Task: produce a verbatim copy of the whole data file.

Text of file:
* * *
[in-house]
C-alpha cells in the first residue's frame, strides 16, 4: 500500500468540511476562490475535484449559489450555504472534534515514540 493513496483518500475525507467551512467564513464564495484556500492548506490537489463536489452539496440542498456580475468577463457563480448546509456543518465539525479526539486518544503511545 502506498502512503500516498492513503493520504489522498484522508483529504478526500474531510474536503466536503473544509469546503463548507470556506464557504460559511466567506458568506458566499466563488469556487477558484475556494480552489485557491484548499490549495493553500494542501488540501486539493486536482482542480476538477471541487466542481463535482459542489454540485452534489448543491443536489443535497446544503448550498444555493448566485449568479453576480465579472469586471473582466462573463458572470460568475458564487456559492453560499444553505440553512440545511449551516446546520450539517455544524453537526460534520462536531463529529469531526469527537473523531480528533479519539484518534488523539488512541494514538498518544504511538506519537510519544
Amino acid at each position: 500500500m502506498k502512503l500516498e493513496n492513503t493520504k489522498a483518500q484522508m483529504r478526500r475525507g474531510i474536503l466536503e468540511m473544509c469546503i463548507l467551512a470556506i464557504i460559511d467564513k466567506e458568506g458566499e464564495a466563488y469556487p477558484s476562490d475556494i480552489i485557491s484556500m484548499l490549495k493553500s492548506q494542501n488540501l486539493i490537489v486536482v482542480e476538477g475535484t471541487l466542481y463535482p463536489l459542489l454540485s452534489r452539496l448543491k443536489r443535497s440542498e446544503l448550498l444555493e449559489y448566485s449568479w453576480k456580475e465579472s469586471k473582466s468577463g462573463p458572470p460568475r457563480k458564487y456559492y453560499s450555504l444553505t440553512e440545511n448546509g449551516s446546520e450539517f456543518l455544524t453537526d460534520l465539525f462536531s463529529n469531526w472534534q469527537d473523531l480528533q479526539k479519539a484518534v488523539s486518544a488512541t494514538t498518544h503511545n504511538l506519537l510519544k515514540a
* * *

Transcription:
[in-house]
C-alpha cells in the first residue's frame, strides 16, 4: 500500500468540511476562490475535484449559489450555504472534534515514540 493513496483518500475525507467551512467564513464564495484556500492548506490537489463536489452539496440542498456580475468577463457563480448546509456543518465539525479526539486518544503511545 502506498502512503500516498492513503493520504489522498484522508483529504478526500474531510474536503466536503473544509469546503463548507470556506464557504460559511466567506458568506458566499466563488469556487477558484475556494480552489485557491484548499490549495493553500494542501488540501486539493486536482482542480476538477471541487466542481463535482459542489454540485452534489448543491443536489443535497446544503448550498444555493448566485449568479453576480465579472469586471473582466462573463458572470460568475458564487456559492453560499444553505440553512440545511449551516446546520450539517455544524453537526460534520462536531463529529469531526469527537473523531480528533479519539484518534488523539488512541494514538498518544504511538506519537510519544
Amino acid at each position: 500500500m502506498k502512503l500516498e493513496n492513503t493520504k489522498a483518500q484522508m483529504r478526500r475525507g474531510i474536503l466536503e468540511m473544509c469546503i463548507l467551512a470556506i464557504i460559511d467564513k466567506e458568506g458566499e464564495a466563488y469556487p477558484s476562490d475556494i480552489i485557491s484556500m484548499l490549495k493553500s492548506q494542501n488540501l486539493i490537489v486536482v482542480e476538477g475535484t471541487l466542481y463535482p463536489l459542489l454540485s452534489r452539496l448543491k443536489r443535497s440542498e446544503l448550498l444555493e449559489y448566485s449568479w453576480k456580475e465579472s469586471k473582466s468577463g462573463p458572470p460568475r457563480k458564487y456559492y453560499s450555504l444553505t440553512e440545511n448546509g449551516s446546520e450539517f456543518l455544524t453537526d460534520l465539525f462536531s463529529n469531526w472534534q469527537d473523531l480528533q479526539k479519539a484518534v488523539s486518544a488512541t494514538t498518544h503511545n504511538l506519537l510519544k515514540a